“The Border Patrol emerged as one of the most important institutions in American political and social life,” Hernández said, According to Hernández, by the end of the 1920’s the Border Patrol decided to focus on Mexican immigrants. The earliest officers used the job for economic survival and to gain influence in the community. In the 1940’s the Border Patrol grew in numbers and influence because of WWII. Soon the Border Patrol became “America’s first line of defense of crime,” said Hernández.

See BOOK page 6

As the holidays approach, Coca-Cola and 7-Eleven are working together to raise awareness for the World Wildlife Fund’s polar bear habitat conservation efforts. The largest beverage company and the largest convenience-retailing chain unveiled a new application called Snowball Effect. This app is part of their Arctic Home Campaign, Tuesday. The Snowball Effect application, is compatible with all generations of the iPhone and generations three and four of the iPod Touch. It allows users to challenge friends to snowball fights on social media platforms such as Facebook. Users who check into 7-Eleven stores and download QR codes on Big Gulp and Slurpee cups allows them to

grow their snowball to win prizes such as an iPad. The grand prize will be awarded to the user who collects the greatest amount of points by using the Snowball Effect application, which is a trip for two to the Arctic. “I think it’s a good idea because so many people are online and use social media that it could be a great way to raise awareness and help the polar bears,” sophomore Mary Dole said. To help raise awareness, Coca-Cola now offers white cans of Coke, which are exclusive at 7-Eleven stores. Also, 7-Eleven has a limitedtime Sprite Snowball Blast Slurpee flavor to help save the polar bears’ Arctic habitat. Users can download Snowball Effect application by visiting Apple’s App Store, ArcticHome. com/7-Eleven or by scanning QR codes on Slurpee and Big Gulp cups. The Snowball application will be available from now through Dec. 31.


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• Wednesday, November 9, 2011

Health & Fitness

The Daily Campus

technology

DIET

Learn the truth about your food A new iPhone application lets you see what is really inside the products you buy By BETHANY SUBA Health & Fitness Editor bsuba@smu.edu

You’re late for class and you want to grab something healthy on your way out the door. Preparing anything will take too long so you open your cabinet and grab a Special K cereal bar. Healthy, right? Wrong, at least according to the new iPhone application Fooducate. Fooducate is an app created by Hemi Weingarten, a high technology executive and father of three who found it difficult to make rational decisions about what to feed his family. Weingarten decided to do a little research on health and nutrition and he, along with a team of parents, dieticians and technologists, created a take anywhere, personal grocery advisor for people and their families. The application allows people to scan the barcode of a product and then shows them its food grade, the number of calories and the percentage of people who like the item. Fooducate tells people what is misleading about the product and lets them see alternate choices as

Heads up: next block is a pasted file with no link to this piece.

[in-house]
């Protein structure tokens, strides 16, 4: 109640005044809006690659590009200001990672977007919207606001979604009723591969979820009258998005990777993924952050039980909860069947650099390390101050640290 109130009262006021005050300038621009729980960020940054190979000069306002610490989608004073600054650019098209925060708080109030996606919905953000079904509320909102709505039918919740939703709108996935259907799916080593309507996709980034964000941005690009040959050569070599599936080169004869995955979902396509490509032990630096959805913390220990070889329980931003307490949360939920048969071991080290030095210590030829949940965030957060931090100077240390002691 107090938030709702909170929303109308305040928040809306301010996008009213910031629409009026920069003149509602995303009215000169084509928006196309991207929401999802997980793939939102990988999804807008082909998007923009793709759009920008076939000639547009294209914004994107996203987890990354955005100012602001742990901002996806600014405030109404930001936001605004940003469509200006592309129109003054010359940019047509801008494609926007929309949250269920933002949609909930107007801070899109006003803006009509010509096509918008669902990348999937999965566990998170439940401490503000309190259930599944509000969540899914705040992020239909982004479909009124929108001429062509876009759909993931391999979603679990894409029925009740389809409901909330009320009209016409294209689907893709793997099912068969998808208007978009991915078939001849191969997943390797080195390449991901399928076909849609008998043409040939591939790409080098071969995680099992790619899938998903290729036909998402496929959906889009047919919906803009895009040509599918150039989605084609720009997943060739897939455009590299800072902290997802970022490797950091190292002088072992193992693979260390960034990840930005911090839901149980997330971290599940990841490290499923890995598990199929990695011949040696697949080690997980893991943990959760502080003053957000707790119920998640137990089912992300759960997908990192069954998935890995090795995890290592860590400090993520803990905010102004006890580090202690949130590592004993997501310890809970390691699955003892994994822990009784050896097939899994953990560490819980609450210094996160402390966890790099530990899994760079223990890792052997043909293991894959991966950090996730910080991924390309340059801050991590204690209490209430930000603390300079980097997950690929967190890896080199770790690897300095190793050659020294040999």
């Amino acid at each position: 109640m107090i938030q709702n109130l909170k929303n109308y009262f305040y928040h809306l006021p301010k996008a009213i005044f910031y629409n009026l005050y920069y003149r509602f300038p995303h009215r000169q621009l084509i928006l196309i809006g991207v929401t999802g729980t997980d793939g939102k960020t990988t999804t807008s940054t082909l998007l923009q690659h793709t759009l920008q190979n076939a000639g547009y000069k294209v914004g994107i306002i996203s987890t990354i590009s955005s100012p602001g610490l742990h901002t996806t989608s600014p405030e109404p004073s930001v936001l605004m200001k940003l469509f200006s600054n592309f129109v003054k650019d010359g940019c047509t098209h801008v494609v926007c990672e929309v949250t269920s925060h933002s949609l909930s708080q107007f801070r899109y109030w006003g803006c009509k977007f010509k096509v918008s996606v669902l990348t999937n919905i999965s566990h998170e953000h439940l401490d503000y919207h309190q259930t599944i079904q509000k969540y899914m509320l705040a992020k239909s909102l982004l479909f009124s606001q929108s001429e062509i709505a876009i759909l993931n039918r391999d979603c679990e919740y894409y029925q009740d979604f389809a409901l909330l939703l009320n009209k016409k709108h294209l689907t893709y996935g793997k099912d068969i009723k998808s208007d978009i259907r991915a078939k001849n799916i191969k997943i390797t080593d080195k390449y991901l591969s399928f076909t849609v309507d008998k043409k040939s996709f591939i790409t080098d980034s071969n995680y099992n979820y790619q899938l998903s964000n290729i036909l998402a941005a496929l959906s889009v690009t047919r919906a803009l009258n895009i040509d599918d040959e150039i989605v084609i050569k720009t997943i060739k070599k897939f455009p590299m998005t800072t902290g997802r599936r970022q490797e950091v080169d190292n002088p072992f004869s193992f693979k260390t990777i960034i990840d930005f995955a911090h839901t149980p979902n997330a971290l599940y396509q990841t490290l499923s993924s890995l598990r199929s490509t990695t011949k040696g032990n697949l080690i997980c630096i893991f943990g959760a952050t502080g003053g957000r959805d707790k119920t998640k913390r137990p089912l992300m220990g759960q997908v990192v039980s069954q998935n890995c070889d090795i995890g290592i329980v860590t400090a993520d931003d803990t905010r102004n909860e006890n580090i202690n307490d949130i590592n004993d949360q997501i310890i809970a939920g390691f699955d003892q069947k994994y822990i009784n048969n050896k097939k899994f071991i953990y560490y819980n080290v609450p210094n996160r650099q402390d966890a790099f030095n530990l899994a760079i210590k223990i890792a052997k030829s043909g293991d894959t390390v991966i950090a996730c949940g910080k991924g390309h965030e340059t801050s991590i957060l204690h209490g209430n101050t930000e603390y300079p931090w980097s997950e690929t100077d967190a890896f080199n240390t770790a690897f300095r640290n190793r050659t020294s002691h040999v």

well as compare their item with another item they may want. It lets people see the information manufacturers don’t want them to notice. “We want people to make food choices based on full disclosure,” Weingarten said. “The more people know, the better food they will eat, the more the food industry will make an effort to improve.” The fooducate system is graded on a system that looks at the products’ nutrients, ingredients, category and processing. The lowest grade a product can receive is a D, and the highest is an A. That Special K bar mentioned earlier received a D on the Fooducate app. The app advises consumers that the bar contains trans-fats, even if the label says zero; it is not 100 percent whole grain; there are 2.5 teaspoons of sugars per serving; and only a tiny amount of real fruit. When asked to see some alternate products the app lists a Strawberry Crunch PowerBar as a much better option, a B+ on the grade list, even with its 240 calories per serving.

Campus Events

Photo illustration by SPENCER J EGGERS/ The Daily Campus

Fooducate provides nutritional information immediately to your phone.

Shelley Smyth, a nutritionist and consultant at Medi Weightloss Clinic, has not used the app herself but has read about it the other day and is interested to see what all it can do. “I think if [Fooducate] can be accurate it would be awesome,

Police Reports NOVEMBER 7

WEDNESDAY November 9

Ocean of Pearls: Sikh Students Association presents “Ocean of Pearls” followed by free Indian food at 7:00 p.m. in Hughes-Triggs Forum. An Evening with Madame F: an artistic expression of the Holocaust at 7 p.m. in Prothro Great Hall in the Theology Quad.